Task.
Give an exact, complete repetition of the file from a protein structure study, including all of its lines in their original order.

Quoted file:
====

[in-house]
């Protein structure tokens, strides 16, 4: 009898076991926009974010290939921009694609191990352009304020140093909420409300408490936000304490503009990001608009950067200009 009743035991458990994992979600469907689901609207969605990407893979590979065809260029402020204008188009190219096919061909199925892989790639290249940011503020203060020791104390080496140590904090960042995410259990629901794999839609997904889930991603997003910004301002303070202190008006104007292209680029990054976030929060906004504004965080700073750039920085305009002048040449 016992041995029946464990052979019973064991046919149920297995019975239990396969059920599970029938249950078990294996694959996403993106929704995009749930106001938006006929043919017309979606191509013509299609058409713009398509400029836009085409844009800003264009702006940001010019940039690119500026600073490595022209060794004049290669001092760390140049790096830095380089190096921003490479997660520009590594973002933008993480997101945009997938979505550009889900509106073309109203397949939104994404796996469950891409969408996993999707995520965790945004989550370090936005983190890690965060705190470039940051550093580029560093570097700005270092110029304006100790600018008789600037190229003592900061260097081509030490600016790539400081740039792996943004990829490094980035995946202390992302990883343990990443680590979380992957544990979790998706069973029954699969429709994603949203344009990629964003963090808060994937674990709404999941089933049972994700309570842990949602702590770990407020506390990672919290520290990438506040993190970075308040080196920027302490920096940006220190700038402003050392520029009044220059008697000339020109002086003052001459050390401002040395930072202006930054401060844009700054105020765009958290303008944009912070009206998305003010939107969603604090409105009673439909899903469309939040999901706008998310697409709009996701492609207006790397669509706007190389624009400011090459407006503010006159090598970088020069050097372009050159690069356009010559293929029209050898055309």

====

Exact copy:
[in-house]
């Protein structure tokens, strides 16, 4: 009898076991926009974010290939921009694609191990352009304020140093909420409300408490936000304490503009990001608009950067200009 009743035991458990994992979600469907689901609207969605990407893979590979065809260029402020204008188009190219096919061909199925892989790639290249940011503020203060020791104390080496140590904090960042995410259990629901794999839609997904889930991603997003910004301002303070202190008006104007292209680029990054976030929060906004504004965080700073750039920085305009002048040449 016992041995029946464990052979019973064991046919149920297995019975239990396969059920599970029938249950078990294996694959996403993106929704995009749930106001938006006929043919017309979606191509013509299609058409713009398509400029836009085409844009800003264009702006940001010019940039690119500026600073490595022209060794004049290669001092760390140049790096830095380089190096921003490479997660520009590594973002933008993480997101945009997938979505550009889900509106073309109203397949939104994404796996469950891409969408996993999707995520965790945004989550370090936005983190890690965060705190470039940051550093580029560093570097700005270092110029304006100790600018008789600037190229003592900061260097081509030490600016790539400081740039792996943004990829490094980035995946202390992302990883343990990443680590979380992957544990979790998706069973029954699969429709994603949203344009990629964003963090808060994937674990709404999941089933049972994700309570842990949602702590770990407020506390990672919290520290990438506040993190970075308040080196920027302490920096940006220190700038402003050392520029009044220059008697000339020109002086003052001459050390401002040395930072202006930054401060844009700054105020765009958290303008944009912070009206998305003010939107969603604090409105009673439909899903469309939040999901706008998310697409709009996701492609207006790397669509706007190389624009400011090459407006503010006159090598970088020069050097372009050159690069356009010559293929029209050898055309």